The Universal to the Material: Social Citizenship, a Politics of Becoming and New Deal Labor Organizing in Chicago Meatpacking
Benjamin, Peter Y.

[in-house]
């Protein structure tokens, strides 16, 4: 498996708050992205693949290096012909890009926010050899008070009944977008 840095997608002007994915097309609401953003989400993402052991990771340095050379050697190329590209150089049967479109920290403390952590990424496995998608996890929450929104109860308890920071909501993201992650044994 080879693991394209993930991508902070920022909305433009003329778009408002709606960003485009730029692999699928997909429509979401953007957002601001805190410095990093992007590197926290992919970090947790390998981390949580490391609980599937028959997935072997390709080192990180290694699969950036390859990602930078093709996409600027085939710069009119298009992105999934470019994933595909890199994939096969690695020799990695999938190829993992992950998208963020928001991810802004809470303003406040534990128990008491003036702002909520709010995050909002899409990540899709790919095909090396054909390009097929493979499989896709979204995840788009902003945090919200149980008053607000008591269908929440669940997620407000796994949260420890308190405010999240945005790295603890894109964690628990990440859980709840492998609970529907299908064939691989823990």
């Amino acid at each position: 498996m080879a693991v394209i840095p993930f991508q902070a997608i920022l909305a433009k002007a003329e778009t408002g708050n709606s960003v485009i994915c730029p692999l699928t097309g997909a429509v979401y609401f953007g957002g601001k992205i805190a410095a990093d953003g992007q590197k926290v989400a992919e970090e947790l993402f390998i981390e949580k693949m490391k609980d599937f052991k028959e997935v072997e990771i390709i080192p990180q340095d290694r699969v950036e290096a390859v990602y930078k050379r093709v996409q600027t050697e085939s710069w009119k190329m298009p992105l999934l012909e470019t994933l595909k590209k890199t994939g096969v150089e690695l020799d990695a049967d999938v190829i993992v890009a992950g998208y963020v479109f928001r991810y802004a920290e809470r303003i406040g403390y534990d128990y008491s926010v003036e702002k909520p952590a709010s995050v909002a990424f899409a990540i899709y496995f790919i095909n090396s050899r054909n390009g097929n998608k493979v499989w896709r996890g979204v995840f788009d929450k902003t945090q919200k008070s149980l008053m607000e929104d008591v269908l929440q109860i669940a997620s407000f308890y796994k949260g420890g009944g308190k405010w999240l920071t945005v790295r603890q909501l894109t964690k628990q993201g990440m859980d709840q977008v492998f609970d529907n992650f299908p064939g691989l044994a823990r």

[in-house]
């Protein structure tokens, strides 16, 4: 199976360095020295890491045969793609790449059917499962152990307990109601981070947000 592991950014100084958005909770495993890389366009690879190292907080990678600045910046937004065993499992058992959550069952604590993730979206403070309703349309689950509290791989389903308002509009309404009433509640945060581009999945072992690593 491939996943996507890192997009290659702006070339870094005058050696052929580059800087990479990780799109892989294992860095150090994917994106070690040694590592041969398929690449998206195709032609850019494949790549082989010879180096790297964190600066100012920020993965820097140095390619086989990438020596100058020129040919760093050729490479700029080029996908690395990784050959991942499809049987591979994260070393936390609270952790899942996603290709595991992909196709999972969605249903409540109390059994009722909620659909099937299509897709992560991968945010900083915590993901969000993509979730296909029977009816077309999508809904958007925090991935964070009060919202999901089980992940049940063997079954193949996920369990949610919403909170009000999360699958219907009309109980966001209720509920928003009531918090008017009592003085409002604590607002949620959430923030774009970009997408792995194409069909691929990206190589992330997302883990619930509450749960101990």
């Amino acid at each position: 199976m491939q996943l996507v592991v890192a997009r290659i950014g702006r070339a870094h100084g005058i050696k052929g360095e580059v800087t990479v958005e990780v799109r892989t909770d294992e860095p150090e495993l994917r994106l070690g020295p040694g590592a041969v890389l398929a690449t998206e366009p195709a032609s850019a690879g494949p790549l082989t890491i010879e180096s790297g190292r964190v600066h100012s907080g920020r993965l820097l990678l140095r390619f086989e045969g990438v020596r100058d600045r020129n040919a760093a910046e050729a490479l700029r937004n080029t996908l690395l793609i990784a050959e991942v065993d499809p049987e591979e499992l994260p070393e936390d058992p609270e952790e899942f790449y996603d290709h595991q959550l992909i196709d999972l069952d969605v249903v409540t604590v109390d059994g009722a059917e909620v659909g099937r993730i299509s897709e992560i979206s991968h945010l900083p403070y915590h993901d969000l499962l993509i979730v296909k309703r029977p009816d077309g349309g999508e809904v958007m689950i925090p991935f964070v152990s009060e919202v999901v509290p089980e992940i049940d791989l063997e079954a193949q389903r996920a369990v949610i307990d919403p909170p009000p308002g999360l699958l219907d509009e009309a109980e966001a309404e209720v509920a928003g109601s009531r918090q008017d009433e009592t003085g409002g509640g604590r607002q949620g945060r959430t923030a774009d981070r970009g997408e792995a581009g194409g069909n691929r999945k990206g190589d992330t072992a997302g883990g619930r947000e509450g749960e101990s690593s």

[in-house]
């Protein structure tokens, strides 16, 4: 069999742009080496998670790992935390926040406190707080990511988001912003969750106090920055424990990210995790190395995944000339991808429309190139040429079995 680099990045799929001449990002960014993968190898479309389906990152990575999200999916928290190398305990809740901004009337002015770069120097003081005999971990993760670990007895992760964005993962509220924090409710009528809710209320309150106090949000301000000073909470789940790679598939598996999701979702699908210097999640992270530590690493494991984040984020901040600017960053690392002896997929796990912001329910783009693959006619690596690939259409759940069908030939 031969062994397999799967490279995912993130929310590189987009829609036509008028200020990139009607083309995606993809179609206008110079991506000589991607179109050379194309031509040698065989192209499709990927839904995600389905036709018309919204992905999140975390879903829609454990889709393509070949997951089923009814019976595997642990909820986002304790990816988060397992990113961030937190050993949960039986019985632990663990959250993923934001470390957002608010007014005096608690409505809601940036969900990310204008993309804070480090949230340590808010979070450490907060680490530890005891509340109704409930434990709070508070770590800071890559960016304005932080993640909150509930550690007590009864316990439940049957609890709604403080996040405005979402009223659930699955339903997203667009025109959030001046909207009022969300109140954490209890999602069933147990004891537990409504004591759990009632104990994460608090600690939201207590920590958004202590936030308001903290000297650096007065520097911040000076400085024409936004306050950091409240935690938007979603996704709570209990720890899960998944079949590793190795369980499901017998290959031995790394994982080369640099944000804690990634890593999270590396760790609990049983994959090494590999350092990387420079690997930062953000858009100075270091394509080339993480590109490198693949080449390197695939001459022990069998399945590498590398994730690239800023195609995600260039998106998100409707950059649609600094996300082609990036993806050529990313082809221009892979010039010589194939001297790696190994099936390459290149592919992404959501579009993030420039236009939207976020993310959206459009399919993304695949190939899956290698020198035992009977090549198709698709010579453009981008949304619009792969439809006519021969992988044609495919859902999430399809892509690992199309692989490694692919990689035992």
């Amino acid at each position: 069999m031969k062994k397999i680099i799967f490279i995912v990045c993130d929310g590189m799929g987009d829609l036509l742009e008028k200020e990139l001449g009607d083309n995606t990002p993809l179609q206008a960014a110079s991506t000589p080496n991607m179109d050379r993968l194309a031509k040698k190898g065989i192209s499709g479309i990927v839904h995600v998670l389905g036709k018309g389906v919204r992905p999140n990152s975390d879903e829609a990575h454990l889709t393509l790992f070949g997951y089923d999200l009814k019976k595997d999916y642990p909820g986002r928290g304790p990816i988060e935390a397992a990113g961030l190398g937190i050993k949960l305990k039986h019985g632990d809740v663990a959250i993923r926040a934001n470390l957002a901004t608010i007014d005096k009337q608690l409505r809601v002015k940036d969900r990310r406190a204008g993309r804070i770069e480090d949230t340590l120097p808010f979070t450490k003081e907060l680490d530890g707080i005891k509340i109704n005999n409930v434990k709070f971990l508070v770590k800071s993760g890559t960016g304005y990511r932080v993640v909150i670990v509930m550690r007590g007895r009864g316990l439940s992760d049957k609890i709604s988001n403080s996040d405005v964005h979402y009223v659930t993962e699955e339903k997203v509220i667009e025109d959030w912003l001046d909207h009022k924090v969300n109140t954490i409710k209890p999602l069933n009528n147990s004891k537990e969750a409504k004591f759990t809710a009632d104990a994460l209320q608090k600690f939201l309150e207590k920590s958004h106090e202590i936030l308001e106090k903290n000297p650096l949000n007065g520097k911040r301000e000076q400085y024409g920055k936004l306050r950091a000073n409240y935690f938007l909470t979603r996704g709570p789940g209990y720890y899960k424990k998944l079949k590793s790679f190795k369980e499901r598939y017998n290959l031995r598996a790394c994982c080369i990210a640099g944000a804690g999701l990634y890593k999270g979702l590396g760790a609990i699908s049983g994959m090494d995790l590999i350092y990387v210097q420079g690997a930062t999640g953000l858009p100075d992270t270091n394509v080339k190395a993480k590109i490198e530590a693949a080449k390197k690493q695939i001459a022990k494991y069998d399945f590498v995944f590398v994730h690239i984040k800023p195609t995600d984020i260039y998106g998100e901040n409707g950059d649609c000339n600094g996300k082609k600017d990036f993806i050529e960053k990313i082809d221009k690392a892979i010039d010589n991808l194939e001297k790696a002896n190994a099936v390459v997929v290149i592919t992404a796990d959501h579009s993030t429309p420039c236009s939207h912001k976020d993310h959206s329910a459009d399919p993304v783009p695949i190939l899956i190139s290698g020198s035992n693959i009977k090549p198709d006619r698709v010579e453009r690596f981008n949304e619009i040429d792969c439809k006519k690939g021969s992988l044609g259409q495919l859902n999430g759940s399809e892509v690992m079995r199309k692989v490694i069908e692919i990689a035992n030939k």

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The body of literature surrounding the concept of social citizenship developed in the mid-20th century in order to address social inequality in Western democracies. The concept drew on human rights literature to argue that states should indeed provide a modicum of social and economic security to their citizens. Social citizenship literature has been the basis of many studies on the institutionalization of the welfare state, and some scholars have suggested that such social policies have in large part discriminated against some on the basis of race, class, gender and other social characteristics. How might we understand citizenship while recognizing the social inequality present within political and social institutions? A transformative model of citizenship must recognize that the formation of the citizen-subject is a social process. The citizen-subject is a reflection of the actions of the state and the rest of society. Although inequality is experienced by many citizens within political and social institutions, I argue that we can still identify those points at which citizenship is performed by citizen-subjects who articulate new forms of ‘being’ within their everyday lives. I further show how citizens engaged within social movements and group organizations participate in a process of becoming that reflects social citizenship. In particular, I showcase how changes in group formations develop through a politics of becoming organized in the Packinghouse Workers Organizing Committee (PWOC) of Chicago from the years 1918-1940. By participating in a politics of becoming, groups of citizens put forth new articulations of being that have an effect on our material world through group performances of social citizenship.